Business coaching has become mainstream across organisations in recent years. Coaching is considered a crucial development and performance tool for any high-performing role and, if applied effectively, coaching gets results.
Figures from the International Coach Federation (ICF) reveal that in 2016 around 11,000 managers and leaders within organisations were using coaching skills. The ICF survey data also found that effective business coaching produces strong financial results. Other surveys have found that businesses are quickly reporting a return on the initial investment into coaching – in some cases up to 49 times the investment. So, coaching is now a mainstream and formal business practice.
But business coaching is not the same as sales coaching. Business coaching is generally delivered one-on-one by a trained professional and focuses on career development, leadership, empowerment and personal growth. Executive or business coaching is aimed at inspiring and transforming a leader over the long-term, which wouldn’t work in the sales environment as sales requires a more directive approach with more immediate results.
Sales coaching is the process of maximising sales performance in the short and long-term through a coaching playbook, one-on-one coaching and group conversations. This needs to be conducted regularly and consistently over the long term. Sales coaching is a process aimed at making change systematic and best practice part of everyday work life.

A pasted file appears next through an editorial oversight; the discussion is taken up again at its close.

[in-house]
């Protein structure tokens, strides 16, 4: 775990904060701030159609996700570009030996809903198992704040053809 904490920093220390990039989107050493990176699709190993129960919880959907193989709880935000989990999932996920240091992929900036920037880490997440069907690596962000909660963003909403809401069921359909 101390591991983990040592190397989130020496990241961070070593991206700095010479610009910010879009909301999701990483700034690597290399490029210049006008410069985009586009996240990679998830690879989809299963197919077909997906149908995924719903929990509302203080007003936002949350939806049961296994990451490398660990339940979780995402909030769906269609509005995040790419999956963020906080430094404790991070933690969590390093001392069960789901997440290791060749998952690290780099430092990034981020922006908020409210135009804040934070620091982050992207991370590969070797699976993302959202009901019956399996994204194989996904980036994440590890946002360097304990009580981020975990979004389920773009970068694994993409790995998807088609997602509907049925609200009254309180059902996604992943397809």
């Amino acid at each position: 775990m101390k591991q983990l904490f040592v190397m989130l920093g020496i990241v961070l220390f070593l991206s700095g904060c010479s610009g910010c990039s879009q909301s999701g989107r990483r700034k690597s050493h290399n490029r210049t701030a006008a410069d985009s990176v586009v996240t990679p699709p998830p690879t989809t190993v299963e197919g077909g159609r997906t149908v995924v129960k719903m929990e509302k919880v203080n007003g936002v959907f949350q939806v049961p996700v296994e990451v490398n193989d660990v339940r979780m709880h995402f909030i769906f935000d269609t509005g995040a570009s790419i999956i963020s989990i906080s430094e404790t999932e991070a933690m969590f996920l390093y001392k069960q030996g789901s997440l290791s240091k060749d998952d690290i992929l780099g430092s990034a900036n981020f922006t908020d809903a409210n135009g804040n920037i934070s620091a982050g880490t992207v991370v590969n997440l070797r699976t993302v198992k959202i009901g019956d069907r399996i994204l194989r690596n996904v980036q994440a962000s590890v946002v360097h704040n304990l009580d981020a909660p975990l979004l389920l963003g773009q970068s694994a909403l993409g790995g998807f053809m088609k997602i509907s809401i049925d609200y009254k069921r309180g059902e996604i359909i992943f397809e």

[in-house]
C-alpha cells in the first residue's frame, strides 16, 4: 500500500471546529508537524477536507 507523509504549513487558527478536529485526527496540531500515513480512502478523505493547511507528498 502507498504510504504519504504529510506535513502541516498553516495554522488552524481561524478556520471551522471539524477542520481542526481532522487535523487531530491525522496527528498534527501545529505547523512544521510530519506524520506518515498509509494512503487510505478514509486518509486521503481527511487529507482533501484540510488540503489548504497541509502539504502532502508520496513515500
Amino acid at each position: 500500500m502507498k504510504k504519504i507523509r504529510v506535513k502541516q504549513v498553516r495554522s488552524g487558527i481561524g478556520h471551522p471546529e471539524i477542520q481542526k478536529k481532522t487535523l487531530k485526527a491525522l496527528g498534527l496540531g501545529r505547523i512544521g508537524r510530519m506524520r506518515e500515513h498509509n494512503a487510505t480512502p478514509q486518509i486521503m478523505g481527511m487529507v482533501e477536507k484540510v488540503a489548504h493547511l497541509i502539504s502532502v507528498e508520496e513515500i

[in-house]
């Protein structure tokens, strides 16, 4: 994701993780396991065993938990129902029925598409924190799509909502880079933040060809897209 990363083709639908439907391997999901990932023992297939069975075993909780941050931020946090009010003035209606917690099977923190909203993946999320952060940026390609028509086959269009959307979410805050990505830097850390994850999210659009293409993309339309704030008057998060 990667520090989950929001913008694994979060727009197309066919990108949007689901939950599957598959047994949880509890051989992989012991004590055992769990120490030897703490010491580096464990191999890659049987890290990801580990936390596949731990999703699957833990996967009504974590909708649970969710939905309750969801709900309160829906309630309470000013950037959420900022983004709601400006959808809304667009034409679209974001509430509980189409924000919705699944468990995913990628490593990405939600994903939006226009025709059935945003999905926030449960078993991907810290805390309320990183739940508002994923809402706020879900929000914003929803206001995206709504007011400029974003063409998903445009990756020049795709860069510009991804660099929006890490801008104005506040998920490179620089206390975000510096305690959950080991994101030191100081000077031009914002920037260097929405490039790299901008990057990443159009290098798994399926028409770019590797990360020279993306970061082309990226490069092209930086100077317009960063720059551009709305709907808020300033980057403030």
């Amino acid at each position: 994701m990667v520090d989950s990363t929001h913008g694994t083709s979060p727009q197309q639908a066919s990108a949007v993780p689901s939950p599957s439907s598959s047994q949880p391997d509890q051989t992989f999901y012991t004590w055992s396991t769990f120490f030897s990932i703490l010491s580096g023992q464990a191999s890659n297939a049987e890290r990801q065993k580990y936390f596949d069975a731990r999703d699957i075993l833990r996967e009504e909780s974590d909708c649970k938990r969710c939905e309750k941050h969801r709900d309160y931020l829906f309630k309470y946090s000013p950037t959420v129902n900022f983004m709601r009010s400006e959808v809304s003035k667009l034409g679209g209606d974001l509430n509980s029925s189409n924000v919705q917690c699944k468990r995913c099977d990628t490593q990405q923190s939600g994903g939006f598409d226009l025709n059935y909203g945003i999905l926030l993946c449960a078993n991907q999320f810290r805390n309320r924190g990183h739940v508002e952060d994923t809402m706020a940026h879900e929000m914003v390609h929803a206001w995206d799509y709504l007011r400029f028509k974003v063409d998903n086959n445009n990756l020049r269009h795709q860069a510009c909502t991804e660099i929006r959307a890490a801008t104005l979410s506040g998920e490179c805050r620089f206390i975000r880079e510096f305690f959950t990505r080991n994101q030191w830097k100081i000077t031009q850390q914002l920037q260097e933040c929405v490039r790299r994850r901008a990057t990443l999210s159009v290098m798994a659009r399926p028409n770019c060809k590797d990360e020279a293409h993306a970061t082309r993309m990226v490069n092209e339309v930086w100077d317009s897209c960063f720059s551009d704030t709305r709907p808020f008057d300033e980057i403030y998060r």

Sales coaching is both strategic and tactical, relying upon the development of an effective, focused sales strategy. It helps create and develop a salesperson’s talent and introduces practices that set the sales team up for success.
While sales coaching generally covers everything listed under business coaching, sales coaching focuses on individual salespeople as well as the continuous knowledge and development of the entire sales team.
To be most effective, sales coaching should be delivered by someone who understands selling; an expert in the sales field. Because of this, sales coaching is usually the domain of a sales manager or specialist sales coach. So generally, business or executive coaches without sales experience are not the most effective sales coaches.
Therefore, when tasking someone with delivering sales coaching, it’s important to consider the following:
Do they have time to coach?
Are they comfortable coaching?
Do they understand what sales coaching is?
Do they have strong coaching conversation skills?
Will they establish a consistent rhythm of coaching?
Do they have the tools and resources to help them make sales coaching a success?
Through a culture of coaching sales teams can move from ordinary to extraordinary – as long as it’s done effectively, efficiently and by someone who understands the sales environment.